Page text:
Chapter 9: The Adulteresses Were Reformers: The Perception and Position of Women in the Religious Fight of Fernando Poo, 1843–1900

In: Encounters between Jesuits and Protestants in Africa
Open Access

The end of the Francisco Franco (1892–1975) regime in 1975 was marked by public protests against court decisions on adultery all over Spain. On October 10, 1976, the newspaper El país reported on a case in Zaragoza.1 Activists Anita Bennett and Jill Nichols reported another case in 1977, which led to one of the largest women’s demonstrations in Spain’s history. Women took over the streets in cities such as Madrid, Zaragoza, Mallorca, and Barcelona to ask for equal rights and emancipation. Their placards read: “We are all adulteresses.”2 Almost a century earlier, Fernando Poo was still a Spanish possession. In 1890, Maria Smith, a Nigerian Protestant missionary, and other Protestant mothers led a protest against the political and religious establishment of Fernando Poo.3 The Spanish governor had refused to give Smith permission to build a school for girls. Fr. Emengol Coll, the Catholic apostolic prefect, supported the governor’s decision on the grounds that such a school would work against Spain’s national interests.4 Most of these women were tried, severely punished, and called “adulteresses.”

The collusion between colonization and evangelization in Fernando Poo was especially harsh on women. Four years after Smith and the mothers’ protest, in the Claretian mission of Fernando Poo, a woman was murdered. According to historian Jacint Creus, who is my main source on the incident, Father Andreu Puig-gros and Brother Antonio Artieda had ordered this “bad woman” to be beaten all night, with hands and feet tied, because of her “immorality.” She was accused of inciting the children of her Protestant school to “debauchery,” and of having sexual intercourse with her young pupils. None of the pupils involved in the intercourse was punished; but each of them was asked to give their schoolmistress fifty lashes, and the abuse continued throughout the entire night.5 Father Puig-gros and Brother Artieda were later arrested because of the incident, but Coll, as head of the Catholic Church in Fernando Poo, paid a fee to the leaders of the Bengal ethnic group to which the woman belonged and thus secured their release. Fernandian rulers themselves showed little concern for a girl whom they considered immoral, rebellious, and a subversive slave.6 However, the trial was the subject of a parliamentary debate in Madrid on May 29, 1895.7

Creus claims to have consulted the Claretians’ archives for the period between 1894 and 1902. But this woman, Ndjuke as he names her, remained nameless in those archives. The Claretians instead portrayed her as “a girl, a woman […] ‘Perverted,’ ‘repudiated,’ ‘pervertisseuse’ [literally a perverted-maker or spoiler], ‘scandalous,’ ‘unfaithful,’ ‘corrupt,’ ‘ferocious,’ ‘dishonest,’ ‘bitch,’ ‘prostitute.’”8 This essay will show that these so-called prostitutes or adulteresses were reformers in both the religious and political sense. On the one hand, they claimed their distinctive reformed faith as the reason for their fight for their civic and religious rights, and against a project of Catholic religious monopoly. On the other hand, they skillfully exploited loopholes in the colonial law to resist male dominance and successfully achieved substantial social reforms. What the archives of the Claretians say about Ndjuke indicates that the representation of women resisting male power in nineteenth-century Spain and its colonies was strikingly sexual, and demonizing.9 In Fernando Poo, the perception of women by religious males during the project of Catholicization gradually led to the exclusion of women from public space, and Ndjuke’s murder was simply the highest point of a conflict that started with the arrival of the first Spanish expedition to the island in 1843.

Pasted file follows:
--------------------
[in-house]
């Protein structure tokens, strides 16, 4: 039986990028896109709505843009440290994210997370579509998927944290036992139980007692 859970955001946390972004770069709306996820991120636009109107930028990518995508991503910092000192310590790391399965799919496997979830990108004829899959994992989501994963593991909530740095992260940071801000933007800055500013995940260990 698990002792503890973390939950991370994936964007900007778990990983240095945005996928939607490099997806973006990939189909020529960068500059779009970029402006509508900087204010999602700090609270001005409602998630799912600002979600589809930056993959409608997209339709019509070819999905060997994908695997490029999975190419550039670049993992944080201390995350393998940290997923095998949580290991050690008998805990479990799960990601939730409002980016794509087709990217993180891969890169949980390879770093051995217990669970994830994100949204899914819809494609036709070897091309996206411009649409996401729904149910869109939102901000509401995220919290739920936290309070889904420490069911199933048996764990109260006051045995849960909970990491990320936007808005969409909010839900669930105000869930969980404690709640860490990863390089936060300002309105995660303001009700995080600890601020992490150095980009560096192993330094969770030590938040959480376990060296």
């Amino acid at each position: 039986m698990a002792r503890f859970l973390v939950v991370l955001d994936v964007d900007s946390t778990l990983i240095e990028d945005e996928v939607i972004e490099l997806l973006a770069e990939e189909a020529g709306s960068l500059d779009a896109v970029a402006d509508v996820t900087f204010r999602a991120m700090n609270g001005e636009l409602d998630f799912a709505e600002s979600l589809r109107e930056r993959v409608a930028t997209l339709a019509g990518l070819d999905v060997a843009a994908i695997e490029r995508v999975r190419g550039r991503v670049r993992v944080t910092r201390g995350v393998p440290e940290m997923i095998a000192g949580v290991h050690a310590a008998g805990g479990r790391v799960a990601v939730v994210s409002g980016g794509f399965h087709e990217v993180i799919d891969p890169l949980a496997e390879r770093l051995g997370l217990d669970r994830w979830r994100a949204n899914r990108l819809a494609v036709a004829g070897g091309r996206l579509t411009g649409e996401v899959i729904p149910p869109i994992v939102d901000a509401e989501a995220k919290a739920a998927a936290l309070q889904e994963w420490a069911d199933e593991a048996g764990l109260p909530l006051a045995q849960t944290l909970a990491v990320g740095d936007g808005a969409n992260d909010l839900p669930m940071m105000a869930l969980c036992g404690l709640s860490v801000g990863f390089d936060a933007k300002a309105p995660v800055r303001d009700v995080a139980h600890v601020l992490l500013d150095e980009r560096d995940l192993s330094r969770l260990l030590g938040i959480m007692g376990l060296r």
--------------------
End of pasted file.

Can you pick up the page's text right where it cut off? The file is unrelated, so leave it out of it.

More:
Context of Women’s Resistance to Missionaries in Fernando Poo

There is a long history of African women resisting Christian missionaries and suffering severe punishments for their resistance. In seventeenth-century Ethiopia, for example, comparative linguist Wendy L. Belcher has shown that women presented the fiercest opposition to the Counter-Reformation led by the Jesuits. In Jesuit reports, these “sisters” were portrayed as “demons.”10 In the Kongo Kingdom, historian Richard Gray alludes to the setback the Capuchins faced from educated women.11 In the late seventeenth and early eighteenth centuries, Kimpa Vita (1684–1706) led the Antonian Movement in its opposition to the Capuchins and paid for it with her own life.12 Likewise, in Fernando, during the nineteenth-century Spanish project of Catholicization, the Jesuits and the Claretians also faced opposition from Protestant women in a struggle that anticipated the women’s march in the streets of post-Franco Spain. Initially converted by Baptist and Methodist missionaries, and mothers of Fernandian children, these women were the “heretics” the Jesuit archives left nameless but which their missionaries feared. They were the mothers whose children, including girls, the Jesuits struggled to bring to their school. And once the Jesuits left Fernando Poo, the women and the girls they educated became the opposition leaders against the Claretians in their efforts to Catholicize Fernando Poo. Key to their success, as we will see, was their high literacy rates and their mastery of modern Spanish law.